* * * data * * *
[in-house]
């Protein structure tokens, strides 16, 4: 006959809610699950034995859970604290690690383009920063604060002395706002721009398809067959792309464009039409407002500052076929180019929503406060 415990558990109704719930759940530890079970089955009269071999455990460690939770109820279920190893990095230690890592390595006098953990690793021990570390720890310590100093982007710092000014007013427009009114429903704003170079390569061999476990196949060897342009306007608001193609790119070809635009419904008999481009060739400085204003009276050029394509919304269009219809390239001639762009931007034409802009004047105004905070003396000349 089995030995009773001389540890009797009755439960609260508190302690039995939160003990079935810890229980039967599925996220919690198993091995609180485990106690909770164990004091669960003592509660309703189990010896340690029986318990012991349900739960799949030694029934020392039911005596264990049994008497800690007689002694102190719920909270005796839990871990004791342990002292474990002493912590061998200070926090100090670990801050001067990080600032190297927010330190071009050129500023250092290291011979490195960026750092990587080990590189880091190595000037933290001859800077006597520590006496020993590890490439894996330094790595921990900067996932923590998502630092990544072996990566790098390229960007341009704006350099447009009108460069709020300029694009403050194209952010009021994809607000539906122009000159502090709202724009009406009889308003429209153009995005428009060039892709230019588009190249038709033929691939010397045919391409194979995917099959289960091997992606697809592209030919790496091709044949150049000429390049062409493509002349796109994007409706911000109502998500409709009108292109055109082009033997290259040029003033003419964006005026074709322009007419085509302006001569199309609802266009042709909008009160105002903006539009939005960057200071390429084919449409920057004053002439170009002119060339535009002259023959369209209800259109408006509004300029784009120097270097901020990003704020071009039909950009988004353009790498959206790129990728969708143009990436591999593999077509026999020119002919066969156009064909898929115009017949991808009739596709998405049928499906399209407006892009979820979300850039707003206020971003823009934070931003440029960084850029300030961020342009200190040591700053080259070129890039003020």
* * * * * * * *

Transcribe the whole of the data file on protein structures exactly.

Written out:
[in-house]
């Protein structure tokens, strides 16, 4: 006959809610699950034995859970604290690690383009920063604060002395706002721009398809067959792309464009039409407002500052076929180019929503406060 415990558990109704719930759940530890079970089955009269071999455990460690939770109820279920190893990095230690890592390595006098953990690793021990570390720890310590100093982007710092000014007013427009009114429903704003170079390569061999476990196949060897342009306007608001193609790119070809635009419904008999481009060739400085204003009276050029394509919304269009219809390239001639762009931007034409802009004047105004905070003396000349 089995030995009773001389540890009797009755439960609260508190302690039995939160003990079935810890229980039967599925996220919690198993091995609180485990106690909770164990004091669960003592509660309703189990010896340690029986318990012991349900739960799949030694029934020392039911005596264990049994008497800690007689002694102190719920909270005796839990871990004791342990002292474990002493912590061998200070926090100090670990801050001067990080600032190297927010330190071009050129500023250092290291011979490195960026750092990587080990590189880091190595000037933290001859800077006597520590006496020993590890490439894996330094790595921990900067996932923590998502630092990544072996990566790098390229960007341009704006350099447009009108460069709020300029694009403050194209952010009021994809607000539906122009000159502090709202724009009406009889308003429209153009995005428009060039892709230019588009190249038709033929691939010397045919391409194979995917099959289960091997992606697809592209030919790496091709044949150049000429390049062409493509002349796109994007409706911000109502998500409709009108292109055109082009033997290259040029003033003419964006005026074709322009007419085509302006001569199309609802266009042709909008009160105002903006539009939005960057200071390429084919449409920057004053002439170009002119060339535009002259023959369209209800259109408006509004300029784009120097270097901020990003704020071009039909950009988004353009790498959206790129990728969708143009990436591999593999077509026999020119002919066969156009064909898929115009017949991808009739596709998405049928499906399209407006892009979820979300850039707003206020971003823009934070931003440029960084850029300030961020342009200190040591700053080259070129890039003020």